An aviation policy bill that includes a meal-and-rest-break provision pertaining to truckers is among the measures awaiting debate when the U.S. Senate returns from a shortened summer break on Aug. 15, according to the chamber’s Republican leadership.
Tucked in the bill is a proposal designed to ensure nationwide uniformity on meal-and-rest-break rules for truck drivers.
The legislation would reauthorize programs at the Federal Aviation Administration, which are set to expire at the end of September.
Commerce Committee Chairman John Thune (R-S.D.), the bill’s sponsor, has expressed optimism the Republican leadership will schedule a floor debate on the legislation in the next few weeks. Bipartisan support is growing for the bill’s consideration.
Pushback on the meal-and-rest-break language, however, is coming from a cadre of Democrats who argue its adoption would hinder highway safety.
In a letter earlier this summer to Majority Leader Mitch McConnell (R-Ky.) and the chamber’s top Democrat, Sen. Charles Schumer of New York, the senators argued: “This is a safety issue of the utmost importance. Truck drivers work long hours, often driving hundreds of miles, and can face fatigue and exhaustion. They must be able to take adequate rest and without meal-and-rest breaks the number of accidents and fatalities could increase.”
The letter was signed by Sens. Dianne Feinstein and Kamala Harris of California, Patty Murray of Washington, Richard Blumenthal of Connecticut, Elizabeth Warren and Ed Markey of Massachusetts, Maggie Hassan of New Hampshire, Gary Peters of Michigan, Cory Booker of New Jersey, Claire McCaskill of Missouri, Kirsten Gillibrand of New York and Bob Casey of Pennsylvania.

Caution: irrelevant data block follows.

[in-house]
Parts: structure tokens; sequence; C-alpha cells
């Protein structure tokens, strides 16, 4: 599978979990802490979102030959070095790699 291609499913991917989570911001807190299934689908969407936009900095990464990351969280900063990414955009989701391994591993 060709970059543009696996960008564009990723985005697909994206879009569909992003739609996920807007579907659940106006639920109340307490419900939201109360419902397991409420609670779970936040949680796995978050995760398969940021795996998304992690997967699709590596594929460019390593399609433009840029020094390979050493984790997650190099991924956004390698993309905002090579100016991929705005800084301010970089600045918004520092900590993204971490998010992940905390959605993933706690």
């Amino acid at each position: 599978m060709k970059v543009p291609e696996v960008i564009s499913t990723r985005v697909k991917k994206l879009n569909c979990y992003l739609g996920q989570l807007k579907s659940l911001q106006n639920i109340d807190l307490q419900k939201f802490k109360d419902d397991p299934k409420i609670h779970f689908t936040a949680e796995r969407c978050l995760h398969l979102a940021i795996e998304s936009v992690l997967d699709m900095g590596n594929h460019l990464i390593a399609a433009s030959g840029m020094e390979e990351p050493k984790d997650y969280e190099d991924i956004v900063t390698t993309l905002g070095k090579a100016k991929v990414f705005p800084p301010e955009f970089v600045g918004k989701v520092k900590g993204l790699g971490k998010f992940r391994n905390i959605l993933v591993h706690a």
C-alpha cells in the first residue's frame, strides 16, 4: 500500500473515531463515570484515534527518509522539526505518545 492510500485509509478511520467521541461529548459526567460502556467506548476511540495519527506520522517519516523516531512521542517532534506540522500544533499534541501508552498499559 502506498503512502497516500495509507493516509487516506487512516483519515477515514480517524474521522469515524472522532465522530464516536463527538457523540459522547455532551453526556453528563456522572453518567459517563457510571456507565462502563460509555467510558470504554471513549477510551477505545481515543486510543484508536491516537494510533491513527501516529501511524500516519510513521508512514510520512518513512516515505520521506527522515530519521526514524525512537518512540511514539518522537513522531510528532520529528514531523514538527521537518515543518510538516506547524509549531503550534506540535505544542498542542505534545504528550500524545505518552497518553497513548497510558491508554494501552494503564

The provision essentially would clarify a 1994 law to block a California law on meal and rest breaks. That state law, from 2011, requires employers to provide a “duty-free” 30-minute meal break for employees who work more than five hours a day, as well as a second “duty-free” 30-minute meal break for people who work more than 10 hours a day.
An aviation policy bill advanced by the U.S. House includes a similar proposal about meal and rest breaks.
American Trucking Associations has emphasized its commitment to ensure Congress advances the meal-and-rest-break provision. The group’s expectation, they said, is that an aviation policy bill with the provision reaches President Donald Trump’s desk in the fall.
Besides the aviation measure, McConnell indicated the Senate also will consider fiscal 2019 funding bills, national security legislation and the nomination of Brett Kavanaugh to the Supreme Court. The leader’s agenda has prompted speculation from members of the chamber who have categorized it as ambitious.
“Nothing is going to happen in this Congress other than the bills that are already stacked up and ready to go. This Congress ends in six months, five months, and we have elections in between,” Florida Sen. Marco Rubio (R) said on Aug. 5.
Infrastructure proponents, meanwhile, continue to press policymakers on long-term policy legislation that would ensure the solvency of a transportation fund for large-scale projects such as bridges and tunnels. While the House’s top transportation authorizer, Rep. Bill Shuster (R-Pa.), recently proposed raising fuel taxes — currently 24.4 cents a gallon for diesel and 18.4 cents a gallon for gasoline — to help pay for such projects, his senate counterparts have yet to unveil a plan of their own. Funding authorization for the Highway Trust Fund expires in less than three years.
The Association of Equipment Manufacturers launched an advertising campaign titled “Mission Not Accomplished” to encourage the Trump White House and Congress to advance an infrastructure bill soon.
“During the 2016 election there was a lot of talk about fixing our country’s roads and bridges, but very little has been done since,” said the group’s president, Dennis Slater. “Our country risks losing tens of thousands of jobs and billions of dollars in economic activity if Congress and the Trump administration don’t act soon.”